Now, all that said, I think it's a good flick in many ways and I am sure that Watts and/or Penn will be nominated for Oscars.
The Christian Science Monitor said in their review, "This is not to say that "Fair Game," directed by Doug Liman and written by the brothers Jez and John-Henry Butterworth, is an outstanding piece of political moviemaking. Preachy, sketchy, disjunctive, and with a blistery, solarized sheen that makes it look microwaved rather than photographed, "Fair Game" is a movie that for the most part trades on the Wilsons' notoriety instead of delving into the heart of it."
But of note to me as I reflect on this movie is that fiction doesn't need to be interspersed with a documentary. I felt like I was being programed as if in a Michael Moore movie showing. "Washington DC is corrupt. Washington DC is corrupt. Washington DC is corrupt..." Is it? Honestly, are all politicians interested in their careers and only their careers? Is no one there 'for' the little guys? Does everyone in DC seek his own good? Please, now universal and corporate, but how ignorant.
Otherwise director Liman is declaring what the Bible says. And they wouldn't want that, would they? "There is no one who does good, no not one." (That's what the Good Book teaches.)
At the end we left wondering how much of the show was Hollywooded. (Pardon the verb). And how much of the tale, spun by screenwriters from the memoirs of both Plane and Wilson, is accurate anyway? What if she really did demand that he go to Niger? What if ...oh, so many 'what if's.'
The Monitor continued its attack on the flick with "At the same time, at the height of the scandal, Plame and Wilson posed together in Vanity Fair in their Jaguar convertible, she camouflaged in head scarf and dark glasses. This brazen gesture is barely touched on in the movie. If Liman had connected the couple in that photo with the indignant twosome of his film, he might have succeeded in creating more than a passable piece of politico grandstanding"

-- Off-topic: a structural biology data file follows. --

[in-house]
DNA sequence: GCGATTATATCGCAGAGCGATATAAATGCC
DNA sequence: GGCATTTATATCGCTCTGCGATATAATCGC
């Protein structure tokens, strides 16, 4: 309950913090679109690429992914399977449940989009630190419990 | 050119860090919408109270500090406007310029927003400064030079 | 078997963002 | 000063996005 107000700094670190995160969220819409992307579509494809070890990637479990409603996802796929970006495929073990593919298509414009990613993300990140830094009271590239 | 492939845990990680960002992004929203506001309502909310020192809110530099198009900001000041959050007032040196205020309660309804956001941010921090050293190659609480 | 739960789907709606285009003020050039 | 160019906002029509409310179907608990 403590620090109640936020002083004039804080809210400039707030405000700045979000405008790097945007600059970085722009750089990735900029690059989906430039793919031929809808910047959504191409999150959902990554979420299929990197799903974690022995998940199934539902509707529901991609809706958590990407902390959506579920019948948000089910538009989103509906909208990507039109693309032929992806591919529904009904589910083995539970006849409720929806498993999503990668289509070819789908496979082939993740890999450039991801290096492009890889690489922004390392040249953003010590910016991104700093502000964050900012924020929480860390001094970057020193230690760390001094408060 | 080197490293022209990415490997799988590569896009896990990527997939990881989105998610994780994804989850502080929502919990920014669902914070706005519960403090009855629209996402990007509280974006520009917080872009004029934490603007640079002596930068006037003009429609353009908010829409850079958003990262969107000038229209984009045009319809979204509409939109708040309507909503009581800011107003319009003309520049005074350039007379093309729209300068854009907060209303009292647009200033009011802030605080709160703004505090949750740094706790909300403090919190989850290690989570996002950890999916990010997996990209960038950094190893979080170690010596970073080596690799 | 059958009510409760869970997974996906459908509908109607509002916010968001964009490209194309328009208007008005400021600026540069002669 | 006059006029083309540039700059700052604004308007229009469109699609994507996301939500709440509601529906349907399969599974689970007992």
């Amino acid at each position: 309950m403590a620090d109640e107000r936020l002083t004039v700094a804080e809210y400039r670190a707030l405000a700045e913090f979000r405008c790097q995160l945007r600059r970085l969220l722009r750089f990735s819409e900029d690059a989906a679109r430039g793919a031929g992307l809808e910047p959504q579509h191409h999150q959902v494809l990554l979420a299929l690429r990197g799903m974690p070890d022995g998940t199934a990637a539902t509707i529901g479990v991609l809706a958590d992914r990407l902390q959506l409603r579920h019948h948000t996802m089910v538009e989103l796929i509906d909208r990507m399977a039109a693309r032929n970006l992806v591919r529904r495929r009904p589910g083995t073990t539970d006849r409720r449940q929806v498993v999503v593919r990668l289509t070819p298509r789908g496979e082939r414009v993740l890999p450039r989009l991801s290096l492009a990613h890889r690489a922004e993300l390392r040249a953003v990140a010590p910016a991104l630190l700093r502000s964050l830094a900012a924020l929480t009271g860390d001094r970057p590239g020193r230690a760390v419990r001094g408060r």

See, some facts are not facts at all. So when does propaganda begin? (Or am I being preachy?)
There was a scene when the fictitious doctor asks Plame how she can look people right in the eye and lie to them. I want to ask Liman the same question. And maybe Wilson and Plame. And maybe you. Do you lie? Do you want to understand and live in the truth, no matter the cost?
The phrase "fair game" in the title of Mrs. Wilson's memoir refers to a comment that Karl Rove, then the Deputy White House Chief of Staff for Strategic Planning under US President George W. Bush reportedly told Chris Matthews, the host of NBC's television show Hardball with Chris Matthews: "I just got off the phone with Karl Rove. He says, and I quote, 'Wilson's wife is fair game.'
All that said, truth is worth everything. And truth is Fair Game. And lying is never easy to swallow. Whether it's from the White House, the Hollywood elite or from my neighbour. Let's speak truth to one another. Let's live in the cost of the truth. And pay it gladly. Life is so much easier to live when we tell the stark truth. Am I preaching? If it's truth, so be it!